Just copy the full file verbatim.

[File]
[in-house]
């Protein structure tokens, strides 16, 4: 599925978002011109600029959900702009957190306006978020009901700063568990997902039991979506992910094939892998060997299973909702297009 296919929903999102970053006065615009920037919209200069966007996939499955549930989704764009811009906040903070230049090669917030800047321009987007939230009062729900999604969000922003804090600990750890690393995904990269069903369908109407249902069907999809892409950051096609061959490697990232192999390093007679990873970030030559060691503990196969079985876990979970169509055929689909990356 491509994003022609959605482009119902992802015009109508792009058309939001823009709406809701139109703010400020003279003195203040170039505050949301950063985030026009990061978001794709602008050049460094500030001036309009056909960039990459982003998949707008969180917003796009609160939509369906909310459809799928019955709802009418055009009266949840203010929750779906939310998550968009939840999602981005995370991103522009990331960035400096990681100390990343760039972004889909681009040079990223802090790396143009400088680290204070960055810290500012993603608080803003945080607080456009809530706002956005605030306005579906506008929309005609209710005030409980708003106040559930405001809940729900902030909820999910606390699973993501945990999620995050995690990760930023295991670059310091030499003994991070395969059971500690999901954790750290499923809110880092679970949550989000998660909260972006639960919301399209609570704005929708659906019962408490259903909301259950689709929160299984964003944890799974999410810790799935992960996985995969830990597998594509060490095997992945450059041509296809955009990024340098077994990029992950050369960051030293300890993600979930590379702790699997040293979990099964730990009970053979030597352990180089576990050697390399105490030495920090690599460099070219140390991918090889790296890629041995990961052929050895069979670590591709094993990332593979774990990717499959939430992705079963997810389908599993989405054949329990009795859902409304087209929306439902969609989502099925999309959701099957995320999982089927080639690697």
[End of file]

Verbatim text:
[in-house]
């Protein structure tokens, strides 16, 4: 599925978002011109600029959900702009957190306006978020009901700063568990997902039991979506992910094939892998060997299973909702297009 296919929903999102970053006065615009920037919209200069966007996939499955549930989704764009811009906040903070230049090669917030800047321009987007939230009062729900999604969000922003804090600990750890690393995904990269069903369908109407249902069907999809892409950051096609061959490697990232192999390093007679990873970030030559060691503990196969079985876990979970169509055929689909990356 491509994003022609959605482009119902992802015009109508792009058309939001823009709406809701139109703010400020003279003195203040170039505050949301950063985030026009990061978001794709602008050049460094500030001036309009056909960039990459982003998949707008969180917003796009609160939509369906909310459809799928019955709802009418055009009266949840203010929750779906939310998550968009939840999602981005995370991103522009990331960035400096990681100390990343760039972004889909681009040079990223802090790396143009400088680290204070960055810290500012993603608080803003945080607080456009809530706002956005605030306005579906506008929309005609209710005030409980708003106040559930405001809940729900902030909820999910606390699973993501945990999620995050995690990760930023295991670059310091030499003994991070395969059971500690999901954790750290499923809110880092679970949550989000998660909260972006639960919301399209609570704005929708659906019962408490259903909301259950689709929160299984964003944890799974999410810790799935992960996985995969830990597998594509060490095997992945450059041509296809955009990024340098077994990029992950050369960051030293300890993600979930590379702790699997040293979990099964730990009970053979030597352990180089576990050697390399105490030495920090690599460099070219140390991918090889790296890629041995990961052929050895069979670590591709094993990332593979774990990717499959939430992705079963997810389908599993989405054949329990009795859902409304087209929306439902969609989502099925999309959701099957995320999982089927080639690697």